The U.S. State Department on Friday approved a $1.6 billion foreign military sale of MQ-9B drones for Australia.

The package includes up to 12 MQ-9B aircraft made by General Atomics, as well as Honeywell engines, ground control stations, training simulators, and various satellite terminals and communications equipment necessary for the MQ-9 pilot and sensor operator to control the drone from a remote location.

It also contains a suite of sensors and weapons, predominantly manufactured by Raytheon Technologies, Lockheed Martin and Leonardo. Those include Raytheon’s Multi-Spectral Targeting System-D electro-optical/infrared sensors; Lynx AN/APY-8 synthetic aperture radars; Leonardo’s SAGE 750 electronic support measure system; Rio communication intelligence systems; and six Joint Direct Attack Munition tail kits.

The $1.6 billion price announced Friday is the starting point for negotiations on a final contract. Once the State Department approves an FMS case, Congress has an opportunity to weigh in on the presumptive sale. If lawmakers do not object, the foreign customer begins negotiations with the contractor on the price and quantity of products, yielding a final contract agreement.

The Australian government announced its intention to purchase the hunter-killer aircraft in 2018, but the acquisition has been controversial given supposed problems with it operating in urban environments.

“This proposed sale will support the foreign policy and national security objectives of the United States. Australia is one of our most important allies in the western Pacific,” the United States Defense Security Cooperation Agency said in a statement.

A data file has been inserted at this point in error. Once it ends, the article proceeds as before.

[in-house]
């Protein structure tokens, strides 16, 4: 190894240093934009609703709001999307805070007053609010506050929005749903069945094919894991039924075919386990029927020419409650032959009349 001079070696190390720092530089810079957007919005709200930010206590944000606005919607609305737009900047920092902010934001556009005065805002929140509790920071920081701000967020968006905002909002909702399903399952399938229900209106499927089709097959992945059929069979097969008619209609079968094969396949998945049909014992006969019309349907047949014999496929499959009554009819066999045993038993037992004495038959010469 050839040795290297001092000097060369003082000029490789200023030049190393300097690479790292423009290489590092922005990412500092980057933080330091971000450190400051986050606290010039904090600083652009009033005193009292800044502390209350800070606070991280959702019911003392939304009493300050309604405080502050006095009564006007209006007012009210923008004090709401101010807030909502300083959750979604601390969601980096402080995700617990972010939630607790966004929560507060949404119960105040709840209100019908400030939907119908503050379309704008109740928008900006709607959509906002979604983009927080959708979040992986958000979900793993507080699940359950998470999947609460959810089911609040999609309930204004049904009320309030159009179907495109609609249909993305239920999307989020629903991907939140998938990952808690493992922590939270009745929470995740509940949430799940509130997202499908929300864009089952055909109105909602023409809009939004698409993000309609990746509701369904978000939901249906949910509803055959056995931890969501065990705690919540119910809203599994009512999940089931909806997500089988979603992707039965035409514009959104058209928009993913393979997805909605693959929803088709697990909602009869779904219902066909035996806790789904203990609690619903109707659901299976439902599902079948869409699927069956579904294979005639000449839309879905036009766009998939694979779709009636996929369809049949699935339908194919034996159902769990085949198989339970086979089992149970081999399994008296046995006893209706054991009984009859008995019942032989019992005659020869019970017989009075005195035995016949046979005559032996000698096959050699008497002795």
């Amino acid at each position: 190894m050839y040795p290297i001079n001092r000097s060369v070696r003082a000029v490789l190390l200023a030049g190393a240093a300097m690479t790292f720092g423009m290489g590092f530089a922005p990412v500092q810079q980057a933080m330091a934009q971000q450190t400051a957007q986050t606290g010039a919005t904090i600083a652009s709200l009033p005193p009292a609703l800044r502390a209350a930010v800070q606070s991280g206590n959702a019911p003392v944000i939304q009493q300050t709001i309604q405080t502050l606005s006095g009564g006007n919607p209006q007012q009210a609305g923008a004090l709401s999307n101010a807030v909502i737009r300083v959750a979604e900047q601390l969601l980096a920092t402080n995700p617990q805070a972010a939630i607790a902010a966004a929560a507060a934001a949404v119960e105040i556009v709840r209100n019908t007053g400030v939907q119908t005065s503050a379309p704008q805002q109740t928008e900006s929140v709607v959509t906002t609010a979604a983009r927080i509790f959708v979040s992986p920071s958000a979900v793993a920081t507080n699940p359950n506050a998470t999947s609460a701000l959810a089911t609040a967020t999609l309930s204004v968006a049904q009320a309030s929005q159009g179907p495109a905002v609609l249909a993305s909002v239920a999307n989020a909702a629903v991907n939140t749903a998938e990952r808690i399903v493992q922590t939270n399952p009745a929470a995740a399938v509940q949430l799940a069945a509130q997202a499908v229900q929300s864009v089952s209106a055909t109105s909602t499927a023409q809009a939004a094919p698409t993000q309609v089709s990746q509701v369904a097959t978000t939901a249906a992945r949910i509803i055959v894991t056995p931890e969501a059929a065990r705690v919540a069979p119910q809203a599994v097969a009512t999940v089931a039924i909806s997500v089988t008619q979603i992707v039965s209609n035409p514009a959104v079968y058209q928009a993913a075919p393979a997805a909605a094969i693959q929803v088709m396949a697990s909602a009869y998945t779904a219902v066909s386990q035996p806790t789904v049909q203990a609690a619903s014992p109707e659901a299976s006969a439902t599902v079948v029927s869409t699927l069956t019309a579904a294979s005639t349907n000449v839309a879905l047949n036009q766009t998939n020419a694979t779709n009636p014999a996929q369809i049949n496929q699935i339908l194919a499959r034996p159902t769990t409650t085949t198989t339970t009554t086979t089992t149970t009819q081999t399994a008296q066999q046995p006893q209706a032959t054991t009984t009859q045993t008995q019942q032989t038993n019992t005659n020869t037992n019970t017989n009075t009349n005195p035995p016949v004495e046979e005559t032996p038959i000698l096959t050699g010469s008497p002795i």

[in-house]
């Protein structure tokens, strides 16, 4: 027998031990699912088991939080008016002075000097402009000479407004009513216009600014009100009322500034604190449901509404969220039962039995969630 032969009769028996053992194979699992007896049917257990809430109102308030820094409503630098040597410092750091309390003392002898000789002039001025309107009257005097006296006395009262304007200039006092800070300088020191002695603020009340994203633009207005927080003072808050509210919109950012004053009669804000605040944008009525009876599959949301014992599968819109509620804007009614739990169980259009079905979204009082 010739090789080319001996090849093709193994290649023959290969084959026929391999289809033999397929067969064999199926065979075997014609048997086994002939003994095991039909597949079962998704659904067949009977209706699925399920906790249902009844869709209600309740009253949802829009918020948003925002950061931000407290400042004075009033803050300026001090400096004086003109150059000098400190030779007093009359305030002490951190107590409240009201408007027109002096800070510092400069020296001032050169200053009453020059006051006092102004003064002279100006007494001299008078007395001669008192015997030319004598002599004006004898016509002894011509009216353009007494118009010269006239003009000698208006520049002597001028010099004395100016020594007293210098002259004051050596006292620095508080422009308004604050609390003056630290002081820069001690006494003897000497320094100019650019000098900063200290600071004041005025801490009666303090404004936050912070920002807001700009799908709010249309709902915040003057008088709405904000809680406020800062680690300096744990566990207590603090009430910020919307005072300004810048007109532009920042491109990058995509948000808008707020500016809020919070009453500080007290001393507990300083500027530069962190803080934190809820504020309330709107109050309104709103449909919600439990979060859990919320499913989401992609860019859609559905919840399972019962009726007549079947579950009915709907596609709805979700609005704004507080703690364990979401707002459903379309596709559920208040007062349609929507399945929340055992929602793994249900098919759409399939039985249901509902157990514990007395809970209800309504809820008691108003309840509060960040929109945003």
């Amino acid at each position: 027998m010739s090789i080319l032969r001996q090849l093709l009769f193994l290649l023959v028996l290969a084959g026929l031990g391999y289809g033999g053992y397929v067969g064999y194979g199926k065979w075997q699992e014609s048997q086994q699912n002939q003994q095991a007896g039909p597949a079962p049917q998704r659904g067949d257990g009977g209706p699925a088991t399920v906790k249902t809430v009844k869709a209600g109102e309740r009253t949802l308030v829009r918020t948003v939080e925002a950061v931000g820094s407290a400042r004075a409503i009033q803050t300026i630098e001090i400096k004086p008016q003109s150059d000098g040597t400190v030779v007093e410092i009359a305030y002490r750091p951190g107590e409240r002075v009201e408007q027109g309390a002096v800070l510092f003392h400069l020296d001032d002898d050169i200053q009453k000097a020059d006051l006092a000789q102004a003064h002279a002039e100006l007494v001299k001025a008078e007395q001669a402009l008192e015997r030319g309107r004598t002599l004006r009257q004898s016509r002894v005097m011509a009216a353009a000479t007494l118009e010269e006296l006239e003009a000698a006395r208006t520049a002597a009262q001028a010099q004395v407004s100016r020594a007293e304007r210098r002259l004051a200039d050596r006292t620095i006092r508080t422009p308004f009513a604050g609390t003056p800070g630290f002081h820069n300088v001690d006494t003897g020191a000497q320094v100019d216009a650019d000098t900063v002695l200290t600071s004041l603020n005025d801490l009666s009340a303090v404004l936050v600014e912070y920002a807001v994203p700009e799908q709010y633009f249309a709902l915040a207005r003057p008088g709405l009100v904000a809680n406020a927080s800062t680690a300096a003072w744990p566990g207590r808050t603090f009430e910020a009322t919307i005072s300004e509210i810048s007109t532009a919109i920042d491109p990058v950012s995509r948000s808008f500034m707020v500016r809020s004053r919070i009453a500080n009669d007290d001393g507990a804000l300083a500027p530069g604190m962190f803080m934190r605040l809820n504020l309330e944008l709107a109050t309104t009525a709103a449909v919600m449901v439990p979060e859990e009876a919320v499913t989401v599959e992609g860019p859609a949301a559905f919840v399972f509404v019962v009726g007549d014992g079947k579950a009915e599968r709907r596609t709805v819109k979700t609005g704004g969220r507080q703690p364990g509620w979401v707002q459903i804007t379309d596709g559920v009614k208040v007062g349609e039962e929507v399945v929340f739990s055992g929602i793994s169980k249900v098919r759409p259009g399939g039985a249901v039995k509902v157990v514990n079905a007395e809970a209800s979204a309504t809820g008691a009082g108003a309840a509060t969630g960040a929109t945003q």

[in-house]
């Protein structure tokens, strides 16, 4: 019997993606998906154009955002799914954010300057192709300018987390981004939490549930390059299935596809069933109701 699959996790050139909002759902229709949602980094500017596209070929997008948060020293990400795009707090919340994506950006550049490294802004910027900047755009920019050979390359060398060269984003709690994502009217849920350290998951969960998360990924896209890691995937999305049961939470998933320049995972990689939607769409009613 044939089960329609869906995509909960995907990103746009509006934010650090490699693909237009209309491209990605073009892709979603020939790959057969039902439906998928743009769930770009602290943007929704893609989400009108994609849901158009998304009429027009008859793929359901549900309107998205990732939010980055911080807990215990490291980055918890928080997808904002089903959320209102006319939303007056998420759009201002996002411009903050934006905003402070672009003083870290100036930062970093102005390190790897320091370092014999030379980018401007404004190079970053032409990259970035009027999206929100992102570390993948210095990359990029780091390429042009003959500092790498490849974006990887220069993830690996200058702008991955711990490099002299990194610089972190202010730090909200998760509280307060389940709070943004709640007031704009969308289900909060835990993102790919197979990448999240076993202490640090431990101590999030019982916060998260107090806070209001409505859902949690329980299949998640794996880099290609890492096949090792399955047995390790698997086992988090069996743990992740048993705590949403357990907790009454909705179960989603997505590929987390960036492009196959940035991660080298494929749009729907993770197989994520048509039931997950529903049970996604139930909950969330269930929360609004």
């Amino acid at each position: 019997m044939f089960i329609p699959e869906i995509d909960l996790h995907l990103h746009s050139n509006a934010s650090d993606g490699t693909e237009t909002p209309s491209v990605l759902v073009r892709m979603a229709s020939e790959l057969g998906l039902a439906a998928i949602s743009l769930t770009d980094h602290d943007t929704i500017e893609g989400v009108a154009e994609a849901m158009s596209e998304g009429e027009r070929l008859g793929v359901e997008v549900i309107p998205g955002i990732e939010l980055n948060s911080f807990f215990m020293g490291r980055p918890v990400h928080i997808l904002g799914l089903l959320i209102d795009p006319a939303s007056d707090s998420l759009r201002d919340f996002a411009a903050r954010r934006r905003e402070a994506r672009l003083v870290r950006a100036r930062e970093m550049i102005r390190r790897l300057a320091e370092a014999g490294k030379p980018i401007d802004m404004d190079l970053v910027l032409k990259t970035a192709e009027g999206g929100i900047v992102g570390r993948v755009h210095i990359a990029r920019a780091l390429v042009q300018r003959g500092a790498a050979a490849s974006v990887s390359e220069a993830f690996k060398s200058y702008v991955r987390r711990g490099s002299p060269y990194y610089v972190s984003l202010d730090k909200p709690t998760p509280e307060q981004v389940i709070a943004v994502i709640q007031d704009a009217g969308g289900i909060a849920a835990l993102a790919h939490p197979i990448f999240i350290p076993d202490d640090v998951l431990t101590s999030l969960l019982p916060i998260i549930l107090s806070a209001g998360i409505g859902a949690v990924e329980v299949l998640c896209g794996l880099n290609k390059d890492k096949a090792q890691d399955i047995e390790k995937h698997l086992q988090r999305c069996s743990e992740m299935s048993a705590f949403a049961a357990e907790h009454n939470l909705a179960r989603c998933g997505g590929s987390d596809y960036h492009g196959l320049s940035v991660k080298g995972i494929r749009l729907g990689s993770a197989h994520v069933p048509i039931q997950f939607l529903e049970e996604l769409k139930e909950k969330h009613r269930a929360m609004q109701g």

“The strategic location of this political and economic power contributes significantly to ensuring peace and economic stability in the region.”

Last year, General Atomics’ was unable to demonstrate the aircraft’s capability in urban environments, with the manufacturer forced to cancel a test flight in San Diego in response to community pushback.

US regulators then confirmed that the planemaker would need to reapply for permission to conduct test flights over densely populated urban environments in light of safety concerns.

Australia’s own Department of Defence played down the worries, stating that the decision to purchase SkyGuardian would not be affected by domestic air space restriction in the US.

According to Defence, worries over regulatory compliance, aviation safety and airworthiness would be addressed “well ahead of achieving initial operating capability” currently scheduled for the “mid-2020s”.

“The variant of SkyGuardian that Defence is purchasing will be certified to similar standards as manned aircraft. This is to ensure the safety of people on the ground and other airspace users,” a spokesperson said.

“While this is yet to be completed, this will enable operations in domestic airspace.”

The spokesperson noted that in Australia, testing would be guided by the Defence Aviation Safety Regulations, rather than Civil Aviation Safety Regulations that govern civil aviation.

“This includes Defence-specific regulations to operate unmanned aircraft systems in Australia,” the spokesperson added.

Defence added that it would work closely with the Civil Aviation Safety Authority (CASA) to ensure Defence regulations are compatible with CASA’s guidelines.

Sources: Australian Aviation; Defense News;

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